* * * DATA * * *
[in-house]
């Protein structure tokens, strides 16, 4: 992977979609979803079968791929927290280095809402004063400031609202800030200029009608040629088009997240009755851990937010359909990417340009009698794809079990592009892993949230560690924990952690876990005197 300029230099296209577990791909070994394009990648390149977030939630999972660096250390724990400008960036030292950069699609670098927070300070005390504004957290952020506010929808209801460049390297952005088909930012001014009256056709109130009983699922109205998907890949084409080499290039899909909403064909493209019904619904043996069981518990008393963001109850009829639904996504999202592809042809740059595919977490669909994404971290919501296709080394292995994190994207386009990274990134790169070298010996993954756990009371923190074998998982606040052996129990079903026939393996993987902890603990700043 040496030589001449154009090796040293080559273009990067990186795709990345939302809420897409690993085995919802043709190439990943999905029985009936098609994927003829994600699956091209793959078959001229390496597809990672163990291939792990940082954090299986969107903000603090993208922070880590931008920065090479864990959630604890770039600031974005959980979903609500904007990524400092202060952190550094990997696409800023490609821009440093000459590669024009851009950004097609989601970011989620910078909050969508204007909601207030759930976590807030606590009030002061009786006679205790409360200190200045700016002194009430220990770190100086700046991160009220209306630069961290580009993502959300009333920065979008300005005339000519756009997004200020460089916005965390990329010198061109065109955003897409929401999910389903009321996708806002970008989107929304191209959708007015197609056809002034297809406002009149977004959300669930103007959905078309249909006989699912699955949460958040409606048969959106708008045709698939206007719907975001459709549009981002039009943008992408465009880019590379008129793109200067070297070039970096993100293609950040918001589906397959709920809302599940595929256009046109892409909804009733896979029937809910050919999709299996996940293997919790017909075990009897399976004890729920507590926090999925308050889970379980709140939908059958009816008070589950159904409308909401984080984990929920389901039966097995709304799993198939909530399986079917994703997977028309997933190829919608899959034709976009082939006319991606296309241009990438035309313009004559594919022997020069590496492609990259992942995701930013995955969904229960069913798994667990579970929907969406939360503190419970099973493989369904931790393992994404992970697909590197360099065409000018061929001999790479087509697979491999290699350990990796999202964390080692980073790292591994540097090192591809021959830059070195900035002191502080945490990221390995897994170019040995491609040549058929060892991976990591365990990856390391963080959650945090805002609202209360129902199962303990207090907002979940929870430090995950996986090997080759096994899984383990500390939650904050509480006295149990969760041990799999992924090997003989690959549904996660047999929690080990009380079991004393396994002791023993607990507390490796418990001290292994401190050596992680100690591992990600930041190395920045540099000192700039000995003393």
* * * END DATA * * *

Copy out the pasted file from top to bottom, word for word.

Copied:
[in-house]
């Protein structure tokens, strides 16, 4: 992977979609979803079968791929927290280095809402004063400031609202800030200029009608040629088009997240009755851990937010359909990417340009009698794809079990592009892993949230560690924990952690876990005197 300029230099296209577990791909070994394009990648390149977030939630999972660096250390724990400008960036030292950069699609670098927070300070005390504004957290952020506010929808209801460049390297952005088909930012001014009256056709109130009983699922109205998907890949084409080499290039899909909403064909493209019904619904043996069981518990008393963001109850009829639904996504999202592809042809740059595919977490669909994404971290919501296709080394292995994190994207386009990274990134790169070298010996993954756990009371923190074998998982606040052996129990079903026939393996993987902890603990700043 040496030589001449154009090796040293080559273009990067990186795709990345939302809420897409690993085995919802043709190439990943999905029985009936098609994927003829994600699956091209793959078959001229390496597809990672163990291939792990940082954090299986969107903000603090993208922070880590931008920065090479864990959630604890770039600031974005959980979903609500904007990524400092202060952190550094990997696409800023490609821009440093000459590669024009851009950004097609989601970011989620910078909050969508204007909601207030759930976590807030606590009030002061009786006679205790409360200190200045700016002194009430220990770190100086700046991160009220209306630069961290580009993502959300009333920065979008300005005339000519756009997004200020460089916005965390990329010198061109065109955003897409929401999910389903009321996708806002970008989107929304191209959708007015197609056809002034297809406002009149977004959300669930103007959905078309249909006989699912699955949460958040409606048969959106708008045709698939206007719907975001459709549009981002039009943008992408465009880019590379008129793109200067070297070039970096993100293609950040918001589906397959709920809302599940595929256009046109892409909804009733896979029937809910050919999709299996996940293997919790017909075990009897399976004890729920507590926090999925308050889970379980709140939908059958009816008070589950159904409308909401984080984990929920389901039966097995709304799993198939909530399986079917994703997977028309997933190829919608899959034709976009082939006319991606296309241009990438035309313009004559594919022997020069590496492609990259992942995701930013995955969904229960069913798994667990579970929907969406939360503190419970099973493989369904931790393992994404992970697909590197360099065409000018061929001999790479087509697979491999290699350990990796999202964390080692980073790292591994540097090192591809021959830059070195900035002191502080945490990221390995897994170019040995491609040549058929060892991976990591365990990856390391963080959650945090805002609202209360129902199962303990207090907002979940929870430090995950996986090997080759096994899984383990500390939650904050509480006295149990969760041990799999992924090997003989690959549904996660047999929690080990009380079991004393396994002791023993607990507390490796418990001290292994401190050596992680100690591992990600930041190395920045540099000192700039000995003393």